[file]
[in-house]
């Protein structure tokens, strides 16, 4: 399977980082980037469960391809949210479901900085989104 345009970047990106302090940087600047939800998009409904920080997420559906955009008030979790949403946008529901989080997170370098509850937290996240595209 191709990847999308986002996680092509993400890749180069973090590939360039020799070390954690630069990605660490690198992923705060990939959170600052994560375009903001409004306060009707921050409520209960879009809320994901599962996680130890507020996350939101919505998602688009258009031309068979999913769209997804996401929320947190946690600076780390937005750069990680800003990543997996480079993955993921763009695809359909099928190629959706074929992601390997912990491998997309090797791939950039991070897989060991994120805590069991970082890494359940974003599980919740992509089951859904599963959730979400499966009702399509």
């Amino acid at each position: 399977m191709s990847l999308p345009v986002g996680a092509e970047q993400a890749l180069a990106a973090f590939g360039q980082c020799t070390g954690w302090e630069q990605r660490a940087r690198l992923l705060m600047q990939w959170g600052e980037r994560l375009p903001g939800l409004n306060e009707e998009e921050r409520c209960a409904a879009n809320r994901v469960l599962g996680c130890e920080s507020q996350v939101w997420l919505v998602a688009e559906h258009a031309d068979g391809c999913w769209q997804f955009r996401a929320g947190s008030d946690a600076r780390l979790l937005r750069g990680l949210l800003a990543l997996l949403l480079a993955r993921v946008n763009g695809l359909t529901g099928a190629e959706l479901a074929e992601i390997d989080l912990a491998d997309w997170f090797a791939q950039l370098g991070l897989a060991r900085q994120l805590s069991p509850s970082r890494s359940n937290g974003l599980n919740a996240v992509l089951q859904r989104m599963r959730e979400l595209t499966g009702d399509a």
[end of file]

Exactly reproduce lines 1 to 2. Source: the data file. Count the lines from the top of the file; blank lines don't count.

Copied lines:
[in-house]
């Protein structure tokens, strides 16, 4: 399977980082980037469960391809949210479901900085989104 345009970047990106302090940087600047939800998009409904920080997420559906955009008030979790949403946008529901989080997170370098509850937290996240595209 191709990847999308986002996680092509993400890749180069973090590939360039020799070390954690630069990605660490690198992923705060990939959170600052994560375009903001409004306060009707921050409520209960879009809320994901599962996680130890507020996350939101919505998602688009258009031309068979999913769209997804996401929320947190946690600076780390937005750069990680800003990543997996480079993955993921763009695809359909099928190629959706074929992601390997912990491998997309090797791939950039991070897989060991994120805590069991970082890494359940974003599980919740992509089951859904599963959730979400499966009702399509």